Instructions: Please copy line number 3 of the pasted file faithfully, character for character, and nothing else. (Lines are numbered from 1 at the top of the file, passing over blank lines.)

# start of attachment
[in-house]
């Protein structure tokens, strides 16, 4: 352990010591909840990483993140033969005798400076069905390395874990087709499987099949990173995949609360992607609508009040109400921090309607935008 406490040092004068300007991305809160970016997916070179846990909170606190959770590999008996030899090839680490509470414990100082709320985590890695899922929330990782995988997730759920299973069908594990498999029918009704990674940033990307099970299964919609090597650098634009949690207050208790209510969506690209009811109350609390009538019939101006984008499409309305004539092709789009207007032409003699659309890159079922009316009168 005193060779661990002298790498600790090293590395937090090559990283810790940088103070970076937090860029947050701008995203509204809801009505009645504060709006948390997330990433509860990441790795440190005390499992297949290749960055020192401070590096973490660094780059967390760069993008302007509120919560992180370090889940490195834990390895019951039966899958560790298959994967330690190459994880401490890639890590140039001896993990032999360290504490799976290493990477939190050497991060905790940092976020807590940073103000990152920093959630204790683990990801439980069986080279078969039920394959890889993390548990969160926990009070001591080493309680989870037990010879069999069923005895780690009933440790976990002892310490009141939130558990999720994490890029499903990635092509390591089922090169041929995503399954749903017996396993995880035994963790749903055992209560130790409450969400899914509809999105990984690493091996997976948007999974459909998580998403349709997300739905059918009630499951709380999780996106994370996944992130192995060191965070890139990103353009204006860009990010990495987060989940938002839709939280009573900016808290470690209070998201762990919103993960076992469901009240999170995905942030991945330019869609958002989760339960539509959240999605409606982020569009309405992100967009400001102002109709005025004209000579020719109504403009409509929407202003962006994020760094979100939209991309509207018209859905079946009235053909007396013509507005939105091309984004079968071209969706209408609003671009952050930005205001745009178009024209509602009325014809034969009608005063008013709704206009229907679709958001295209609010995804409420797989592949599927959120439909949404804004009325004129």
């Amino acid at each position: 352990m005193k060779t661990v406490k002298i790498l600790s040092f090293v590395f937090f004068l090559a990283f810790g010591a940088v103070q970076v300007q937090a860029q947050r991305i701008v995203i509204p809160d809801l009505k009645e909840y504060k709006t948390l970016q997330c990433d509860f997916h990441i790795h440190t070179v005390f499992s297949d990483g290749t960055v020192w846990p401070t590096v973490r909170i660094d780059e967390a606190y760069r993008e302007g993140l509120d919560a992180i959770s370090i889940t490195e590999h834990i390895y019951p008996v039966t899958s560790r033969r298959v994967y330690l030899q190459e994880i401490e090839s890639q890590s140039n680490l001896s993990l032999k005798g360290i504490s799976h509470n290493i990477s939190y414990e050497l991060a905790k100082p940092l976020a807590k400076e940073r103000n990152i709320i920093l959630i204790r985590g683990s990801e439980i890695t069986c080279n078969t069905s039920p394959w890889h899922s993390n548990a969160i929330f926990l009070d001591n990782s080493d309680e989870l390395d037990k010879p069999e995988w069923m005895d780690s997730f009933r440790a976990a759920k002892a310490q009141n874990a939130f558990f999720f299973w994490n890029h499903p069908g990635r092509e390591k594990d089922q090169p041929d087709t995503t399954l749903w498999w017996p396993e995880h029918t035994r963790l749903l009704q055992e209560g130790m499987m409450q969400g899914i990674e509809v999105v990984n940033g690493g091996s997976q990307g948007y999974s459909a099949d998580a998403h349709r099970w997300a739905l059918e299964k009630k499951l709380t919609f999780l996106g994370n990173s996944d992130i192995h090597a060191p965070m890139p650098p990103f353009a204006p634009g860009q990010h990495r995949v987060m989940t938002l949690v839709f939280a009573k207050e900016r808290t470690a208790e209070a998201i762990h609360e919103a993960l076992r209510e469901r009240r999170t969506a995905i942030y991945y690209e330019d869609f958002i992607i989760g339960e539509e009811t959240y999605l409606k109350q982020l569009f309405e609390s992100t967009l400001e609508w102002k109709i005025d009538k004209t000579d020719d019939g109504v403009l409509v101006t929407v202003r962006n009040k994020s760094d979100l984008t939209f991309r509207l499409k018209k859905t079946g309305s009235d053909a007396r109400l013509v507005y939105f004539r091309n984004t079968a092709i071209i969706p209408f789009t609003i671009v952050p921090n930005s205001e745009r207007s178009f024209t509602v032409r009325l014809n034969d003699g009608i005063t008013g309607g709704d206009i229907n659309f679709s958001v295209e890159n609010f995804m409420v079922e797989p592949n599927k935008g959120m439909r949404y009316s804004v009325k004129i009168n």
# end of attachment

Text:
């Amino acid at each position: 352990m005193k060779t661990v406490k002298i790498l600790s040092f090293v590395f937090f004068l090559a990283f810790g010591a940088v103070q970076v300007q937090a860029q947050r991305i701008v995203i509204p809160d809801l009505k009645e909840y504060k709006t948390l970016q997330c990433d509860f997916h990441i790795h440190t070179v005390f499992s297949d990483g290749t960055v020192w846990p401070t590096v973490r909170i660094d780059e967390a606190y760069r993008e302007g993140l509120d919560a992180i959770s370090i889940t490195e590999h834990i390895y019951p008996v039966t899958s560790r033969r298959v994967y330690l030899q190459e994880i401490e090839s890639q890590s140039n680490l001896s993990l032999k005798g360290i504490s799976h509470n290493i990477s939190y414990e050497l991060a905790k100082p940092l976020a807590k400076e940073r103000n990152i709320i920093l959630i204790r985590g683990s990801e439980i890695t069986c080279n078969t069905s039920p394959w890889h899922s993390n548990a969160i929330f926990l009070d001591n990782s080493d309680e989870l390395d037990k010879p069999e995988w069923m005895d780690s997730f009933r440790a976990a759920k002892a310490q009141n874990a939130f558990f999720f299973w994490n890029h499903p069908g990635r092509e390591k594990d089922q090169p041929d087709t995503t399954l749903w498999w017996p396993e995880h029918t035994r963790l749903l009704q055992e209560g130790m499987m409450q969400g899914i990674e509809v999105v990984n940033g690493g091996s997976q990307g948007y999974s459909a099949d998580a998403h349709r099970w997300a739905l059918e299964k009630k499951l709380t919609f999780l996106g994370n990173s996944d992130i192995h090597a060191p965070m890139p650098p990103f353009a204006p634009g860009q990010h990495r995949v987060m989940t938002l949690v839709f939280a009573k207050e900016r808290t470690a208790e209070a998201i762990h609360e919103a993960l076992r209510e469901r009240r999170t969506a995905i942030y991945y690209e330019d869609f958002i992607i989760g339960e539509e009811t959240y999605l409606k109350q982020l569009f309405e609390s992100t967009l400001e609508w102002k109709i005025d009538k004209t000579d020719d019939g109504v403009l409509v101006t929407v202003r962006n009040k994020s760094d979100l984008t939209f991309r509207l499409k018209k859905t079946g309305s009235d053909a007396r109400l013509v507005y939105f004539r091309n984004t079968a092709i071209i969706p209408f789009t609003i671009v952050p921090n930005s205001e745009r207007s178009f024209t509602v032409r009325l014809n034969d003699g009608i005063t008013g309607g709704d206009i229907n659309f679709s958001v295209e890159n609010f995804m409420v079922e797989p592949n599927k935008g959120m439909r949404y009316s804004v009325k004129i009168n």